In general, ASL developed as a mix of signing communication systems from multiple sources. Linguists theorize that ASL is based on the French Sign Language system, plus local signing created by pockets of small American communities populated by deaf residents. These homegrown sign languages spread from the first public school established for deaf children in the United States in 1817. That school was founded by Thomas Gallaudet (of Gallaudet University fame) and called the Connecticut Asylum for the Education and Instruction of Deaf and Dumb Persons. There, Gallaudet taught ASL alongside the French Sign Language teacher he brought back with him from Paris, where he traveled to learn this method of communication.
Today, Gallaudet’s name for this school might raise eyebrows. But during his time, people used the word “dumb” to describe the inability to speak. Still, many people in the United States in the 1800s also believed deaf people suffered from cognitive impairment.
After Gallaudet got a land grant from the federal government, he changed the name of the school to the American School for the Deaf (ASD).Today, it is the oldest school for deaf people in the United States. What’s more, ASD served as a model for the education of deaf students in learning sign language and achieving literacy.
Interestingly, signing isn’t universal in the deaf community. This language of eyes, hands, body gestures and facial expressions differs in various countries. According to the National Association of the Deaf, each country has its own sign language, with regional dialects and unique rules of grammar and syntax that continue to evolve.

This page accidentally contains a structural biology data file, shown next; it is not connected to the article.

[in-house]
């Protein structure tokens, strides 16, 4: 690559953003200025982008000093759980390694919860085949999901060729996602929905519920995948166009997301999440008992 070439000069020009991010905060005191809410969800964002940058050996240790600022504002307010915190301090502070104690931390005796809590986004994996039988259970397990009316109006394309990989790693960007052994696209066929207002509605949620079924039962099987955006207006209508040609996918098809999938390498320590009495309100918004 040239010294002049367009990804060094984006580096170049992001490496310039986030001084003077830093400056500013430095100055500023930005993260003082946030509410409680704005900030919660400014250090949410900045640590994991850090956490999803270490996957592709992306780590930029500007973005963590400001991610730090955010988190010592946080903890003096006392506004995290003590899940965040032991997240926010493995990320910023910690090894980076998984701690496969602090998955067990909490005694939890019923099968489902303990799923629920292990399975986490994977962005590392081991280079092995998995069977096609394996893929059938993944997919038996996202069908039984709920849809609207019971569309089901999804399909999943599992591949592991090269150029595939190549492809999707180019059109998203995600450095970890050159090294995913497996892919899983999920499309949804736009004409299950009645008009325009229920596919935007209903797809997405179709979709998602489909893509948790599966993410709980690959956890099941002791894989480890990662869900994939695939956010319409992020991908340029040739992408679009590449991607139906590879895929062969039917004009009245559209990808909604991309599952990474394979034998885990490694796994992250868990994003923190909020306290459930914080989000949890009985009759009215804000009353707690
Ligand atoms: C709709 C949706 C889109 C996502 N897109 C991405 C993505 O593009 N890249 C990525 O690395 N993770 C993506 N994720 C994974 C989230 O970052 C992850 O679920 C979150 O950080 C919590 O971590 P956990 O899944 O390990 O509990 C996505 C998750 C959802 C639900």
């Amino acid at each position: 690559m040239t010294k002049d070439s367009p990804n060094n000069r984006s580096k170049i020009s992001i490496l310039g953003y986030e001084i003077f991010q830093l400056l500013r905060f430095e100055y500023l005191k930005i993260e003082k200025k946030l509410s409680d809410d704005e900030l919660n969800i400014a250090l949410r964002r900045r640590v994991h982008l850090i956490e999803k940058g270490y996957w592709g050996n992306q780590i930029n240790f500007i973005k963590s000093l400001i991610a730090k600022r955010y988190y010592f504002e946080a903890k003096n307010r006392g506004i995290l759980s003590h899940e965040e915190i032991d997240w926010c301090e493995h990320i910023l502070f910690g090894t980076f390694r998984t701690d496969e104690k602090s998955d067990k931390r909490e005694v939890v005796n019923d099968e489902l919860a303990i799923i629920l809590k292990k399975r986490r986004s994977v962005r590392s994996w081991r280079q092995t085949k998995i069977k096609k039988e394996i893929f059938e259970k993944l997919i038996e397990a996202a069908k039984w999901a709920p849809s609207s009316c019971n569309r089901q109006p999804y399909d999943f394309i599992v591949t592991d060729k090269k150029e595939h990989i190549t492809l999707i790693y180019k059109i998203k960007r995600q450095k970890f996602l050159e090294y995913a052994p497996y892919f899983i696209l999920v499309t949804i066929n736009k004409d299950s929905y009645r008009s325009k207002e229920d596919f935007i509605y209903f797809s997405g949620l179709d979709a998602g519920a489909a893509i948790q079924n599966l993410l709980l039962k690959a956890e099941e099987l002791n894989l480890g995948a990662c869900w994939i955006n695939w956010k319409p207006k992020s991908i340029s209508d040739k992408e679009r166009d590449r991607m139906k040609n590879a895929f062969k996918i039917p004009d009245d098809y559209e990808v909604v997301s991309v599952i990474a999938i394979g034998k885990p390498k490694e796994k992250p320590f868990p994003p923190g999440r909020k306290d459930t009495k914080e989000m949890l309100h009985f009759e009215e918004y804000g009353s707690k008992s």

Despite these changes, however, some things remain the same. Many people still perceive being deaf as a disability, a perception that Gealey passionately dislikes. “I don’t like to hear my mom being called disabled, because there is nothing she can’t do,” she says. “Nowadays, with technology and the way communication is set up, she is very independent and she can pretty much do anything that anyone else does, including send and get e-mail and search the Internet, and she carries her phone with her at all times.”
Gealey’s mom uses teletypewriter, or TTY, technology, “which is the deaf version of the telephone, so she can communicate with her friends,” Gealey says.In addition, TTY relay services allow deaf people to call their hearing family and friends, and reach out to others too. Gealey’s mother also has closed captioning on her TV so she can enjoy watching programs—particularly her daughter’s.
“I think a lot of times there is a negative connotation that’s associated with the word disabled or disability,” continues Gealey. “Personally, I don’t like to use those words. But I think there has to be another level of attention and sensitivity to the fact that, yes, even though my mom can do what every one else does, there is the reality that she’s deaf and so that’s going to affect the way that she communicates.”
Another attitude Gealey despises is the stigma that’s still attached to being deaf. “I feel like a lot of times people assume that deaf people are unintelligent, or because there’s a communication barrier, I find that a lot of people in our society mistake that for someone not being smart enough to communicate,” she says.
Then, flashing a little of Anika “Boo Boo Kitty” Calhoun, the character she plays on Empire, Gealey fumes: “People will actually speak to my mom like she is 4. She’s in her 60s, OK? My mother is an adult and there’s no need to talk to her like she’s a child. She can understand you very well; you just have to learn how to communicate with her. Perhaps speak a little slower, so she can read your lips, or write something down on a piece of paper. But don’t regard her in a certain way, or disregard her, because she’s deaf.”
Gealey says her mom “is completely obsessed with the show.” And she’s not alone; indeed, Fox renewed Empire for a third season. On March 30, the popular series about the Lyon family’s music dynasty will return, featuring Gealey in the star-making role that made the Cayman Island-born actress well-known to fans of the show everywhere.
“People who don’t know me personally will watch the show and automatically assume that’s who I am,” Gealey says. “But people like my mom will watch the show and be totally taken aback by it, because that character is completely different from who I am. My mom finds it to be pretty fascinating.”